Cocaine is like a roller coaster in powder form. First, there is the intense rush of euphoria, excitement, and invincibility. Then, almost as quickly, there is the crash into depression, edginess and cravings for more. A single hit is all it takes, flooding the brain with the feel-good chemical dopamine, subverting the neurons that control learning and reward, and priming the nervous system for the next ride.
It is estimated that 1 in 5 people who try cocaine will become dependent on it at some point in their life. Unlike addiction to opioids, there is no medication to treat addiction to cocaine. The only treatment is abstinence and therapy to help users deal with the relentless cravings that come with it. Relapse is common, and it can be deadly. Among illicit drugs, cocaine ranked as the second or third killer each year between 2010 and 2016.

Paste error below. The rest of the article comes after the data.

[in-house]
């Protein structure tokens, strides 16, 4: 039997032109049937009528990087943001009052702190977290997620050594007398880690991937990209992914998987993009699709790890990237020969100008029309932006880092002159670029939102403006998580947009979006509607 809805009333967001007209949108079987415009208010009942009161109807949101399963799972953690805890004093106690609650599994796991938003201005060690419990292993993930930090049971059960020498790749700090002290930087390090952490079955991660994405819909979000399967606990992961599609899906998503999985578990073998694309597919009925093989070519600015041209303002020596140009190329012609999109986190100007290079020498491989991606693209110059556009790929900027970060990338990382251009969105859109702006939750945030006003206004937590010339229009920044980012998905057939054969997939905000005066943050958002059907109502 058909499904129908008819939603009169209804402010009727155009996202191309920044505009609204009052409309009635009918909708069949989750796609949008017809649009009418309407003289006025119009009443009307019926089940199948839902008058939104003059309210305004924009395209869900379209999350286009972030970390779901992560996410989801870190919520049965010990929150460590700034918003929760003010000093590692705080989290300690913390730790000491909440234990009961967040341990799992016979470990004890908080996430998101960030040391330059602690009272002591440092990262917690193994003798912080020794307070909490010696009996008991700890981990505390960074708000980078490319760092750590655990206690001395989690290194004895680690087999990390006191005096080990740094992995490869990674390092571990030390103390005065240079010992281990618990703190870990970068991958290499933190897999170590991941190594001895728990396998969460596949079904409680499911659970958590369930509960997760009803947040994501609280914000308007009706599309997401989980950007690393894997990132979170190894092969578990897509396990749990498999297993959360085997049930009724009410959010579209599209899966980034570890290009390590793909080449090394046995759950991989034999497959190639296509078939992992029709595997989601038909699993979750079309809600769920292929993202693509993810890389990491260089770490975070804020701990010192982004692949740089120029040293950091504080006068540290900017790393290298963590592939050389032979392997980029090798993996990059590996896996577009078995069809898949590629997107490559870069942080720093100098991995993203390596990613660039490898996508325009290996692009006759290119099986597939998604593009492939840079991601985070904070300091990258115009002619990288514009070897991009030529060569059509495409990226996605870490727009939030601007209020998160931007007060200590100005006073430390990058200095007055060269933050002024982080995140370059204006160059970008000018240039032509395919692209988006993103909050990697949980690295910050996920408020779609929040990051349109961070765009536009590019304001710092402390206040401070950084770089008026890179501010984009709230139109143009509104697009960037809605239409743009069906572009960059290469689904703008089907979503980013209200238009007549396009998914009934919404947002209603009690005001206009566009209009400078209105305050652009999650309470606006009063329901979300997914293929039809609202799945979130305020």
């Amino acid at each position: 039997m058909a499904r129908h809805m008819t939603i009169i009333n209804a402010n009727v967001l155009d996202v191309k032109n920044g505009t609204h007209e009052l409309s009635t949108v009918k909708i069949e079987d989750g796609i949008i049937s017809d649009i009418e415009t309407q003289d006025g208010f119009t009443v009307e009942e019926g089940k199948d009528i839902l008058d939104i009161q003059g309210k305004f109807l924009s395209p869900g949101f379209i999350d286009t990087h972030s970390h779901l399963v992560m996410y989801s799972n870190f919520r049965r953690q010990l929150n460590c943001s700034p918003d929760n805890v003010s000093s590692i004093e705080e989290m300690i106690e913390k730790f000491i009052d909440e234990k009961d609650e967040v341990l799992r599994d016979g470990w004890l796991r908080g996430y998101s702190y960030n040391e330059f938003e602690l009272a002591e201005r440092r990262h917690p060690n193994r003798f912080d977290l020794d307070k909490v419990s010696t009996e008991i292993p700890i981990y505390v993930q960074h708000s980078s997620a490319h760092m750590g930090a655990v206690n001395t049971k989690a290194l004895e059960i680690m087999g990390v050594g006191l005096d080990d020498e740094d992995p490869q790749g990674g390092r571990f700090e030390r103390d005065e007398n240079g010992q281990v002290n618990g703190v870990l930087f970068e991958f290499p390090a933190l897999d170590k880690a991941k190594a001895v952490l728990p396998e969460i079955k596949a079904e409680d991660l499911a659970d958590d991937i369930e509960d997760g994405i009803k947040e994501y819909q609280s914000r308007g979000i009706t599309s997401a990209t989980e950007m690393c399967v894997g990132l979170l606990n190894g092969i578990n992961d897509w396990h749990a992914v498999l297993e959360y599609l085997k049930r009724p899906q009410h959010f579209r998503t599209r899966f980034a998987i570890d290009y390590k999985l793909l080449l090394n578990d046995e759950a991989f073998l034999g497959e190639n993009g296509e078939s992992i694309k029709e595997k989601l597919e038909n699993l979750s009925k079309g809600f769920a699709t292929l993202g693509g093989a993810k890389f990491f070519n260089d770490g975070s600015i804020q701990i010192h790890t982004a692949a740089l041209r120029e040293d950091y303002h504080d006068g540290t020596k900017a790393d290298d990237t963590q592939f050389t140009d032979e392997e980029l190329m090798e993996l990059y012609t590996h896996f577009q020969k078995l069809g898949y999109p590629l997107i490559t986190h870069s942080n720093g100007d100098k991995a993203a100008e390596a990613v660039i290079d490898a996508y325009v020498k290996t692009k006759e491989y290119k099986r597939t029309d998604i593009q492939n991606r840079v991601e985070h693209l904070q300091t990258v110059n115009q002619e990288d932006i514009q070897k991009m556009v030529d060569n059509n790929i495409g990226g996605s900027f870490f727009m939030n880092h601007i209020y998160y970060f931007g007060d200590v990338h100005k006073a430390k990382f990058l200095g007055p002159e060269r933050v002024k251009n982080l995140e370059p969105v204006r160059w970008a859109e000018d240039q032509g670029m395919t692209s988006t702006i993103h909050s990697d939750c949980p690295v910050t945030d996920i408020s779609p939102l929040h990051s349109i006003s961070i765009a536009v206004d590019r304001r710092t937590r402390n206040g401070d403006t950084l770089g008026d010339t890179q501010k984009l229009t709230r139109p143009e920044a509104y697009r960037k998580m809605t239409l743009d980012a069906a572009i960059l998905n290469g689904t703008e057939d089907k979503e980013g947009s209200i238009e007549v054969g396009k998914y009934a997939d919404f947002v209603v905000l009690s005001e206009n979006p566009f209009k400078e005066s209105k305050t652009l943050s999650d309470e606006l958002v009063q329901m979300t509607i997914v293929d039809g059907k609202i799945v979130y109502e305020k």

Now Mayo Clinic researchers are on the cusp of launching a clinical trial that tests gene therapy as a potential treatment for cocaine addiction. The approach employs an enzyme engineered to break down cocaine 1,400 times faster than normal. It inactivates the drug so fast that the user never feels the high, like a thrill-seeker strapping into a roller coaster only to find it transformed into a park bench beneath them.
By taking away the reward associated with drug use, this approach could give hope to the estimated 16 million people addicted to cocaine worldwide.
A Solution in Search of a Problem
"I came to this issue of cocaine abuse in a roundabout way," says Stephen Brimijoin, Ph.D., a Mayo Clinic pharmacologist.